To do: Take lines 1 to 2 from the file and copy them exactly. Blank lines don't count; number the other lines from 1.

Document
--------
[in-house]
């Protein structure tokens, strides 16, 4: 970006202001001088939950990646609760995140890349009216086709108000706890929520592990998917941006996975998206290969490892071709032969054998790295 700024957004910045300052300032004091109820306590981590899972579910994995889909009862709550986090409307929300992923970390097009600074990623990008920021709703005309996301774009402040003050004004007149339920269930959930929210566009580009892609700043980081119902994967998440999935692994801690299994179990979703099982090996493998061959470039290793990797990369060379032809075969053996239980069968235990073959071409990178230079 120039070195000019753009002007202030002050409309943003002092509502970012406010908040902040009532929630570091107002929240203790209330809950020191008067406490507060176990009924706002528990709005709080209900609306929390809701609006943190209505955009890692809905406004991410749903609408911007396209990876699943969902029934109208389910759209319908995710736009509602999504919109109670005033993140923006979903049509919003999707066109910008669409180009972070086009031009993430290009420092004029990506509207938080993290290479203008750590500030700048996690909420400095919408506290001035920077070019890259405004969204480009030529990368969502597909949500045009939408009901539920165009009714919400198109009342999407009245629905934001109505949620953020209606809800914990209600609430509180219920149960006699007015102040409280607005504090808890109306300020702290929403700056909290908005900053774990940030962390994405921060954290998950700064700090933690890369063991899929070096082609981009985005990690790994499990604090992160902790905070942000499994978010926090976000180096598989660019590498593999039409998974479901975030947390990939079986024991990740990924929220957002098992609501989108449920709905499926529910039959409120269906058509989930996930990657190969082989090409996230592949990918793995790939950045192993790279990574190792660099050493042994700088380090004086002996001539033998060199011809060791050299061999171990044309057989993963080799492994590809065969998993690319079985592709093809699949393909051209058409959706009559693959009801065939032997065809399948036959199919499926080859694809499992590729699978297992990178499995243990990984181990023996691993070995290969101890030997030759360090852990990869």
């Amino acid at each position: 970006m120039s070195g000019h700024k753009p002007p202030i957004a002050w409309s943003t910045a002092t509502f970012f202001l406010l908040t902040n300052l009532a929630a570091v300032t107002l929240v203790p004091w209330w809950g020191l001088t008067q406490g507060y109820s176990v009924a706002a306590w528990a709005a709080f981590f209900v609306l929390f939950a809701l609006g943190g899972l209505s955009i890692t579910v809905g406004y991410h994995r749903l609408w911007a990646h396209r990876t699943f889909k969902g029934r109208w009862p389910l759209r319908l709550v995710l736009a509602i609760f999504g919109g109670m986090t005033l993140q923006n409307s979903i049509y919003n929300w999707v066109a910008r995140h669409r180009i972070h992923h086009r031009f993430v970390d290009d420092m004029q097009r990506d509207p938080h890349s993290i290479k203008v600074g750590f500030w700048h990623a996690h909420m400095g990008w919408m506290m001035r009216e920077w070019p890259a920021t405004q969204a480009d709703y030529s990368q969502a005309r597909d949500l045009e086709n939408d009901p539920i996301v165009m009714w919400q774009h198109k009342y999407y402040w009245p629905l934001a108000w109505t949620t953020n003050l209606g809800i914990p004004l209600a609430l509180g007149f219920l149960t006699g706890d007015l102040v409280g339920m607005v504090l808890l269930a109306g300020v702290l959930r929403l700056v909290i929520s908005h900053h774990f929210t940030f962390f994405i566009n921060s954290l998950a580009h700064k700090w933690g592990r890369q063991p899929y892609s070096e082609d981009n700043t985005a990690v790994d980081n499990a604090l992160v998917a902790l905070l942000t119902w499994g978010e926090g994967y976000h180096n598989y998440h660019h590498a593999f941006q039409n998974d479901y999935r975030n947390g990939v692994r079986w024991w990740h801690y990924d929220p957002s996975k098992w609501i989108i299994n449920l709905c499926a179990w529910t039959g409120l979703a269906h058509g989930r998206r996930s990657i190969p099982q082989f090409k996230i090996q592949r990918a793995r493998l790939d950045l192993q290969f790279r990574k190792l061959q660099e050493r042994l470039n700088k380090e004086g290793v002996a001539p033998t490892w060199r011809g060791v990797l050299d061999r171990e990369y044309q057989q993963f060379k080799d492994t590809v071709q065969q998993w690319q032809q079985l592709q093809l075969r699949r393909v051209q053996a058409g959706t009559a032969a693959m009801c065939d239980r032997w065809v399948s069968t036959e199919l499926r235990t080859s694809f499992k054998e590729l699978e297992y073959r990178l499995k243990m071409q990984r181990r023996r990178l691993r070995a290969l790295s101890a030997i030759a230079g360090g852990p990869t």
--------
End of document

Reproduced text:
[in-house]
């Protein structure tokens, strides 16, 4: 970006202001001088939950990646609760995140890349009216086709108000706890929520592990998917941006996975998206290969490892071709032969054998790295 700024957004910045300052300032004091109820306590981590899972579910994995889909009862709550986090409307929300992923970390097009600074990623990008920021709703005309996301774009402040003050004004007149339920269930959930929210566009580009892609700043980081119902994967998440999935692994801690299994179990979703099982090996493998061959470039290793990797990369060379032809075969053996239980069968235990073959071409990178230079 120039070195000019753009002007202030002050409309943003002092509502970012406010908040902040009532929630570091107002929240203790209330809950020191008067406490507060176990009924706002528990709005709080209900609306929390809701609006943190209505955009890692809905406004991410749903609408911007396209990876699943969902029934109208389910759209319908995710736009509602999504919109109670005033993140923006979903049509919003999707066109910008669409180009972070086009031009993430290009420092004029990506509207938080993290290479203008750590500030700048996690909420400095919408506290001035920077070019890259405004969204480009030529990368969502597909949500045009939408009901539920165009009714919400198109009342999407009245629905934001109505949620953020209606809800914990209600609430509180219920149960006699007015102040409280607005504090808890109306300020702290929403700056909290908005900053774990940030962390994405921060954290998950700064700090933690890369063991899929070096082609981009985005990690790994499990604090992160902790905070942000499994978010926090976000180096598989660019590498593999039409998974479901975030947390990939079986024991990740990924929220957002098992609501989108449920709905499926529910039959409120269906058509989930996930990657190969082989090409996230592949990918793995790939950045192993790279990574190792660099050493042994700088380090004086002996001539033998060199011809060791050299061999171990044309057989993963080799492994590809065969998993690319079985592709093809699949393909051209058409959706009559693959009801065939032997065809399948036959199919499926080859694809499992590729699978297992990178499995243990990984181990023996691993070995290969101890030997030759360090852990990869």